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  • Ian Wells

Upstreaming Quality

Updated: Dec 3, 2018

Penny Wyatt, QA manager at Atlassian, gave an insightful talk at the 2014 Atlassian Summit on how to do QA.

📷QA at Atlassian, and other companies such as Spotify, now stands not for Quality Assurance, but for Quality Assistance.  Which makes perfect sense; a QA group in a modern, fast moving software company, is in no position to ASSURE quality ( and meet deadlines). But they have  excellent training & experience to help others to improve quality. Quality is everyone’s business, and quality needs help and the further upstream you go, the more quality assistance leverage you can get.

Its a natural thing, when   a  fast growing software company starts to get complaints from customers, to go out and hire a Quality Assurance manager and lots of Testers  to catch all those bugs before customers discover them. This seems to solve the quality problem.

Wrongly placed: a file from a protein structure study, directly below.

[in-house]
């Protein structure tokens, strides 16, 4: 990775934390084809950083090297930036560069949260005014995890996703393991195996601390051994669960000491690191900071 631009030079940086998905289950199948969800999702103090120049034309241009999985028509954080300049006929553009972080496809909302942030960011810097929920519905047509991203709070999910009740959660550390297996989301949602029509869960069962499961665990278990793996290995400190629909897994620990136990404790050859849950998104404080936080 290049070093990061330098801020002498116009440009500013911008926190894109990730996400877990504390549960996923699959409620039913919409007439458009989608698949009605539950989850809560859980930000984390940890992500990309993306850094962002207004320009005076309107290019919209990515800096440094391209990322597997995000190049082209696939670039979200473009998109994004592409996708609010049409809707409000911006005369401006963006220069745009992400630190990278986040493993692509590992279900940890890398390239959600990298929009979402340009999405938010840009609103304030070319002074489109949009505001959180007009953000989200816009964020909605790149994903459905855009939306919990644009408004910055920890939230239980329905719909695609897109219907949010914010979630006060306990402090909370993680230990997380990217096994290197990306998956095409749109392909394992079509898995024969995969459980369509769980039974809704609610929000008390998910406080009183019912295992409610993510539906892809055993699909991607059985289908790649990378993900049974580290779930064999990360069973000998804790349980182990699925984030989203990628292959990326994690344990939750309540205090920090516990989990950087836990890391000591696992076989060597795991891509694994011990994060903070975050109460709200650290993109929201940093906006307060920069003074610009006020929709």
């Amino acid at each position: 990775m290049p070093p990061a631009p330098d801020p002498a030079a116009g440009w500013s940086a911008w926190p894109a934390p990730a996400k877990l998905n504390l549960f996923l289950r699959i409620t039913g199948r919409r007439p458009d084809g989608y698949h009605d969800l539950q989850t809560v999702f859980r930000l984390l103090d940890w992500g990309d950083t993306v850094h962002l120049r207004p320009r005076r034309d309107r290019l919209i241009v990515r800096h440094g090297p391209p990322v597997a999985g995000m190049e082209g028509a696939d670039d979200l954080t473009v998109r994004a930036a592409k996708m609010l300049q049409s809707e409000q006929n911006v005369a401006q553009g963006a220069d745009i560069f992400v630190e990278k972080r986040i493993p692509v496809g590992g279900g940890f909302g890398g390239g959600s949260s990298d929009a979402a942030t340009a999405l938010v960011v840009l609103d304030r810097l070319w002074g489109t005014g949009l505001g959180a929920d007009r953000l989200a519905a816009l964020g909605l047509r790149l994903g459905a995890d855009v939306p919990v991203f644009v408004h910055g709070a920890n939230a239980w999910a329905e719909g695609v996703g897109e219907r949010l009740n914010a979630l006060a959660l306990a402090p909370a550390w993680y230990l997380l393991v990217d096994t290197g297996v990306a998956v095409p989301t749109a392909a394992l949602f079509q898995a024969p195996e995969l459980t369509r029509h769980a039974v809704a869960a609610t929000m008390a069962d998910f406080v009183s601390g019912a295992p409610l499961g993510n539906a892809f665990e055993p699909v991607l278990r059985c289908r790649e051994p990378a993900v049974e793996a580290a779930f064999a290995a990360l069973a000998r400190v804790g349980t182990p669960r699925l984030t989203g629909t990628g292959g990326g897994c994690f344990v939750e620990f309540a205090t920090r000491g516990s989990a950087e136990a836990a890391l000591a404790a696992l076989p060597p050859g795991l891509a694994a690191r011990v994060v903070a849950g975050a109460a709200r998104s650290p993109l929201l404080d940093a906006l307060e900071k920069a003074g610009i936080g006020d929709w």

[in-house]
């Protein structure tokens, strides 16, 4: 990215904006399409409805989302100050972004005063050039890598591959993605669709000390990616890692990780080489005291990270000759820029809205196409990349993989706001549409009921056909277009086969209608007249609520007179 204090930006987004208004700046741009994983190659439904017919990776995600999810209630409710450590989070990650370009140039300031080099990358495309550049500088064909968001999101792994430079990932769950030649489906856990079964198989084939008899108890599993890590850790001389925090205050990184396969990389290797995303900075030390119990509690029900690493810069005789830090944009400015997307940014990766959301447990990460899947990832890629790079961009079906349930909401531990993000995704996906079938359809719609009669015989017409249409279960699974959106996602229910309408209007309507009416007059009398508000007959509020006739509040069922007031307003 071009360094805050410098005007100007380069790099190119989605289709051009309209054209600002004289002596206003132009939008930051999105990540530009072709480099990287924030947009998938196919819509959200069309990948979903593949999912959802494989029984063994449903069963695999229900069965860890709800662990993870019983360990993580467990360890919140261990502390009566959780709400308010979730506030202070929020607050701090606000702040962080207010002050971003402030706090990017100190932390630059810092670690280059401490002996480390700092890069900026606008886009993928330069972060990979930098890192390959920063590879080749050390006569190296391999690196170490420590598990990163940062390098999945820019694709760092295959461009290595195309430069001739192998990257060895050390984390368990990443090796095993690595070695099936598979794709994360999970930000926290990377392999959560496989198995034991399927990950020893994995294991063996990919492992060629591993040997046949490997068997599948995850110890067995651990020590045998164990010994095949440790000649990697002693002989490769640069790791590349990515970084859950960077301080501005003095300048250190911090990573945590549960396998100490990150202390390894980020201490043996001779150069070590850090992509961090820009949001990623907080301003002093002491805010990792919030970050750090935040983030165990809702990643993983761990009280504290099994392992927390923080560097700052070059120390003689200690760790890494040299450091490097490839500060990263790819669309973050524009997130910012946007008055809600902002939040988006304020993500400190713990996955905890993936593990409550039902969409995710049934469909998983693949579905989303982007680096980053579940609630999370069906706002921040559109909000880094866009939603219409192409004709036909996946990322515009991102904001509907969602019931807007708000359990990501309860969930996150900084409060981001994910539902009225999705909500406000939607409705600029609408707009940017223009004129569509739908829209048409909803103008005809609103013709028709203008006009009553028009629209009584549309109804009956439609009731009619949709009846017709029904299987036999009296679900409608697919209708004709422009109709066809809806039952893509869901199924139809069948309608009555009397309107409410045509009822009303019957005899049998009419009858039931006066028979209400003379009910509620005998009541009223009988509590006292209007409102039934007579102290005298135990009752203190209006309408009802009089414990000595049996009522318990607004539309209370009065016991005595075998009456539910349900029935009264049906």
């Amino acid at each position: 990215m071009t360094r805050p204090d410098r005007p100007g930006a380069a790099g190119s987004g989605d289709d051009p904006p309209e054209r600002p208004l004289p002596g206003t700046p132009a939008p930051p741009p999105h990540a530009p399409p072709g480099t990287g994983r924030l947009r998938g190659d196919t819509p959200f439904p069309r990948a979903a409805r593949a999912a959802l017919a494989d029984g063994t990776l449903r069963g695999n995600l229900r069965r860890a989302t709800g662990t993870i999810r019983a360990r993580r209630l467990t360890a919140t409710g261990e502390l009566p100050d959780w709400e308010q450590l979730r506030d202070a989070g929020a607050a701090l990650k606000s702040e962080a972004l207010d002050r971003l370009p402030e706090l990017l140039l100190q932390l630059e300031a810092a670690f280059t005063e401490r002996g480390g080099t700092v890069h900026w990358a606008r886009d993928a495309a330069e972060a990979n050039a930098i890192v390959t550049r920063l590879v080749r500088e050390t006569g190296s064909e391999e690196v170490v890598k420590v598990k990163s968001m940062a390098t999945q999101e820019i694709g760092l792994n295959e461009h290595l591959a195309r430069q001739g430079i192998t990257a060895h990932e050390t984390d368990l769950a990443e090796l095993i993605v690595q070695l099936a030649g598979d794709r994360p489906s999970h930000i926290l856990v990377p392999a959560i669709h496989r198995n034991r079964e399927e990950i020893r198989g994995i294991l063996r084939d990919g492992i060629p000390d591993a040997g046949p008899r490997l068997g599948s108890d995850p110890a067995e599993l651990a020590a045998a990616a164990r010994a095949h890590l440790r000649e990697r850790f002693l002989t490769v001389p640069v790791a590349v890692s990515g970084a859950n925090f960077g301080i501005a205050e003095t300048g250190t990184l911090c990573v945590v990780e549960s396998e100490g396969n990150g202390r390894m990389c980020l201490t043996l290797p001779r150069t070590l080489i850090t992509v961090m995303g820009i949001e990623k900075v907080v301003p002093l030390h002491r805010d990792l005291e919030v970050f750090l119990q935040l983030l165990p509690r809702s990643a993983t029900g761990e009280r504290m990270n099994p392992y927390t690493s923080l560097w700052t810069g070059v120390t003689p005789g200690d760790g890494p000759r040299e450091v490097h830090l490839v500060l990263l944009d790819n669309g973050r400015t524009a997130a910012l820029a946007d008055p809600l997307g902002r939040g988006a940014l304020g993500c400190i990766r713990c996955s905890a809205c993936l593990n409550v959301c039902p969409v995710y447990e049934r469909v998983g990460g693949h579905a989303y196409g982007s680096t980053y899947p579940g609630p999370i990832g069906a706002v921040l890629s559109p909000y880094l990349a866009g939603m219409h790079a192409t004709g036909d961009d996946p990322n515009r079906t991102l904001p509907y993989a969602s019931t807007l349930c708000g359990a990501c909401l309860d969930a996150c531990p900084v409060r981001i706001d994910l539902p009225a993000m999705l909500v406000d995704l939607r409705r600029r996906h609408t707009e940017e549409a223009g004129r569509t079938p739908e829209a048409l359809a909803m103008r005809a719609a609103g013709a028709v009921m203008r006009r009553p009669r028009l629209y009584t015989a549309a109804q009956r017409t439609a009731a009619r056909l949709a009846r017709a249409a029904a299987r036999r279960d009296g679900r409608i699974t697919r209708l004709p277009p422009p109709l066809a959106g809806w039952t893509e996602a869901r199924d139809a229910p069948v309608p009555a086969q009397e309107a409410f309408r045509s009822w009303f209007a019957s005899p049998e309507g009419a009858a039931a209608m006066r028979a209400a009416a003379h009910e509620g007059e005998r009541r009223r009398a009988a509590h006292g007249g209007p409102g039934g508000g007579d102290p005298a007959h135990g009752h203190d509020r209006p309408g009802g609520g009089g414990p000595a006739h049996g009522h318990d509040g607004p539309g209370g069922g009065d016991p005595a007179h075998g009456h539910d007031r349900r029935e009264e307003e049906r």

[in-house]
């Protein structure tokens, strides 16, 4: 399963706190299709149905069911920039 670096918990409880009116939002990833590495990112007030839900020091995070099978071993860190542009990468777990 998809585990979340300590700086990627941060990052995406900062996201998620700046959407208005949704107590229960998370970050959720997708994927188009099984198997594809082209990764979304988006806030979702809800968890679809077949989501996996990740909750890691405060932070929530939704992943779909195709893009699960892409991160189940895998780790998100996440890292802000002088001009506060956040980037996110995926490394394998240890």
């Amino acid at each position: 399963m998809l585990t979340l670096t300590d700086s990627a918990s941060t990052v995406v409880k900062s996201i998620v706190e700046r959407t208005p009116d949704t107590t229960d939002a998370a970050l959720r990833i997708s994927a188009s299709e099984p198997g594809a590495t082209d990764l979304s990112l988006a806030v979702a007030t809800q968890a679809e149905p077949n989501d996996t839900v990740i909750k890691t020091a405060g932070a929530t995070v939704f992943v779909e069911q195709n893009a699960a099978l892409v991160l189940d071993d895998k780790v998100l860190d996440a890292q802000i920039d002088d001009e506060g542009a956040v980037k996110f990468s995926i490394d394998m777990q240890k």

But a second problem arises – finding bugs by testing is too SLOW.

The quality problem is further upstream  – those bugs  should never have been inserted to start with.

Upstreaming  thinking leads to making  quality improvements closer to the source, to developers, to analysts creating specs. For example, developers insert automation to testing to prevent regressions, they develop ways to reduce complexity and dependencies. Developers can be helped to learn to test, and think like testers, close to the moment a bug is created. Code reviews.  Detected a bug in a Requirement at requirement-creation, can save person weeks of coding and debugging and testing time.

The solution to quality is not more testing, or testers, its less bugs.


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